Health Anxiety Disorder

Health Anxiety Disorder

Across the country, millions of people are plagued by a persistent fear that they are suffering, or will suffer, from a disease or other serious medical condition. This is known as health anxiety disorder, or hypochondria. Every year, as many as 14 percent of patients who are examined for health problems are actually experiencing hypochondria. Sufferers of this disorder tend to feel very real physical symptoms, such as:

  • Tenderness
  • Dizziness
  • Swelling
  • Palpitations
  • Pain

Fortunately, when these people visit a doctor with their concerns, tests reveal that there is nothing wrong. Unfortunately, as a result, they’re usually told the symptoms are imagined. Doctors don’t take them seriously and often consider them to be “difficult patients” rather than genuinely concerned individuals. On the other hand, some doctors are more likely to run unnecessary tests just to appease the patient. In fact, more than $20 billion a year is spent on unnecessary procedures and examinations. This can have the adverse effect of increasing the patient’s anxiety since it can provoke their concern while still not producing results.

People who are extreme worriers are more likely to develop health anxiety disorder. The fear that arises with this disorder can be paralyzing. To make things worse, about two-thirds of hypochondriacs suffer from a co-existing psychiatric disorder, such as major depression or panic disorder.

Treatments for health anxiety disorder can include:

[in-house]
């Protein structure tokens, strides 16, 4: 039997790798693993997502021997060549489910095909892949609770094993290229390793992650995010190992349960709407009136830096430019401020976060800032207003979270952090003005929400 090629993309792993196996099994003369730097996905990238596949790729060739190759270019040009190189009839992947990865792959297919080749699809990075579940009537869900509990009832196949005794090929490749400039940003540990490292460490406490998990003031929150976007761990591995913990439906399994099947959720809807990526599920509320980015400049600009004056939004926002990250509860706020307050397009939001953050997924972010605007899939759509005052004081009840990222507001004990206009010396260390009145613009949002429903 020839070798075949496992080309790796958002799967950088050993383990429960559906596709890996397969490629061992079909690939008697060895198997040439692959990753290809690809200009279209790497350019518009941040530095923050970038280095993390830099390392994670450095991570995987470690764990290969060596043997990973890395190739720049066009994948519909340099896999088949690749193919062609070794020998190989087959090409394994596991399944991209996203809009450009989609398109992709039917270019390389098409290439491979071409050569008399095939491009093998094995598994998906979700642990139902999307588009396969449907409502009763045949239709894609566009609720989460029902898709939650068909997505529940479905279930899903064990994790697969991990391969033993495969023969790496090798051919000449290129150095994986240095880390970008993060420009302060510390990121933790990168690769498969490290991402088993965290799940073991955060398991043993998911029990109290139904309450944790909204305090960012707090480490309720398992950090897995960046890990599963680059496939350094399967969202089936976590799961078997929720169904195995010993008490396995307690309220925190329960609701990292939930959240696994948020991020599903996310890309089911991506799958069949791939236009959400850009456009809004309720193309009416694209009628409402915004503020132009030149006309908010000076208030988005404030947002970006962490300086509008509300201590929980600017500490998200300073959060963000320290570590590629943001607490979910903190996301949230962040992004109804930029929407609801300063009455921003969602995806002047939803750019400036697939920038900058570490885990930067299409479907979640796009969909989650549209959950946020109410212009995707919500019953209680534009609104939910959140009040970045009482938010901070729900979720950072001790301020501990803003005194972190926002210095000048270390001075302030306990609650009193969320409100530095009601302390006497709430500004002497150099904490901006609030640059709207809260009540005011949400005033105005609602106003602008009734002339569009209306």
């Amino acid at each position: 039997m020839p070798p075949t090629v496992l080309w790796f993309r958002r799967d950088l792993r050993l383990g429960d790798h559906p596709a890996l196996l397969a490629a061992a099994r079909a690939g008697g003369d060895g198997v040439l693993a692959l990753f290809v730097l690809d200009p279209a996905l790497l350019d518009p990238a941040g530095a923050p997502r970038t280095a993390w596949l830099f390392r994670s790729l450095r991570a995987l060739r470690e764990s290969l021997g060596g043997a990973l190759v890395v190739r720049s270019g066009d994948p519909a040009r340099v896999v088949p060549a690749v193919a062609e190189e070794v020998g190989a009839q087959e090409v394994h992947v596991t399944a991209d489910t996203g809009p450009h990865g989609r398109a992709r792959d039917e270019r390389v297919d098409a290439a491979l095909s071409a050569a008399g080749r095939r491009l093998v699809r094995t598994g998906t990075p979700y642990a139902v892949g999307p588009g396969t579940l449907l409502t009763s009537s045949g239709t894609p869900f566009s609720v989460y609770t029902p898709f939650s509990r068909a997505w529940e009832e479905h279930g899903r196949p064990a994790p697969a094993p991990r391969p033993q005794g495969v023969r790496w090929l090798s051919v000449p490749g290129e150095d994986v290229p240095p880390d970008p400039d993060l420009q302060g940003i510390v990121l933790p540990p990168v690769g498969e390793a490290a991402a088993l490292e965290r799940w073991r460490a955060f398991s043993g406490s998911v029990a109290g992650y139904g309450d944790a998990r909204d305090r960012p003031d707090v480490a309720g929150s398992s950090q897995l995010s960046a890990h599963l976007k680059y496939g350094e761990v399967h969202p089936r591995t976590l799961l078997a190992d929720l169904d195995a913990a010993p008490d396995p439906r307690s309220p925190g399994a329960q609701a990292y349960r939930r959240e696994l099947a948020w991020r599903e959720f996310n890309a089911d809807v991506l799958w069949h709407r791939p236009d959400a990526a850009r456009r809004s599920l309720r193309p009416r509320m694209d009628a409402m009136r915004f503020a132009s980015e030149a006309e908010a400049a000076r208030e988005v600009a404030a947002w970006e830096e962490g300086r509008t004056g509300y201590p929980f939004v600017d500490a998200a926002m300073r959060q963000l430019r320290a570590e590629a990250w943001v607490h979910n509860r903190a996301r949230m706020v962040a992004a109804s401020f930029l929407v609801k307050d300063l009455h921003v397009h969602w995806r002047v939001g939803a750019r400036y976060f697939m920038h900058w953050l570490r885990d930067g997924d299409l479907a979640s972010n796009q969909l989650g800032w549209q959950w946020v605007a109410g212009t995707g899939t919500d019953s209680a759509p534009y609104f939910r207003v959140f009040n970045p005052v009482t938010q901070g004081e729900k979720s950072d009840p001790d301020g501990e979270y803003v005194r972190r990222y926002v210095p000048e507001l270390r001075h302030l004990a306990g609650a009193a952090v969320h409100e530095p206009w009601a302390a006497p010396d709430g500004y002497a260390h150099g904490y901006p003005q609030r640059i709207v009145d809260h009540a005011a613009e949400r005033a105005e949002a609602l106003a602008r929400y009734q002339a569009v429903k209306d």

• Sessions with a mental health professional to assist with the stress associated with the disorder.
  • Regular doctor visits with a trusted physician. If the visits occur regularly rather than on an as-needed basis the patient has a better chance of distinguishing between the seriousness of the symptoms they experience.
  • Working to recognize that the physical signs each person experiences are not a symptom of something sinister and are, instead, their mind making their normal bodily sensations seem more threatening than they actually are.

If you or someone you know is suffering from health anxiety disorder it is important to seek help immediately. Health anxiety is a debilitating condition that can severely affect the lives of the people who suffer from it. Dr. Andrew Rosen and The Center for Treatment of Anxiety Disorders in Delray Beach, Florida specialize in helping those who are fearful that they may have a serious medical condition. Take the first step toward getting help by calling 561-496-1094 or by emailing Dr. Rosen and The Center today.

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Dating and Social Anxiety Disorder

Dating and Social Anxiety Disorder

Approximately 19.2 million Americans have Social Anxiety Disorder, a condition in which a person experiences intense fear of social situations. Typically, these people are afraid to interact with others, get nervous easily, are often self-conscious, and worry about what others might think of them. Social Anxiety Disorder is not the same thing as “just” being shy. People who are afflicted want to have friends and live the same type of life as other people, but they worry about being rejected or embarrassed in certain social situations.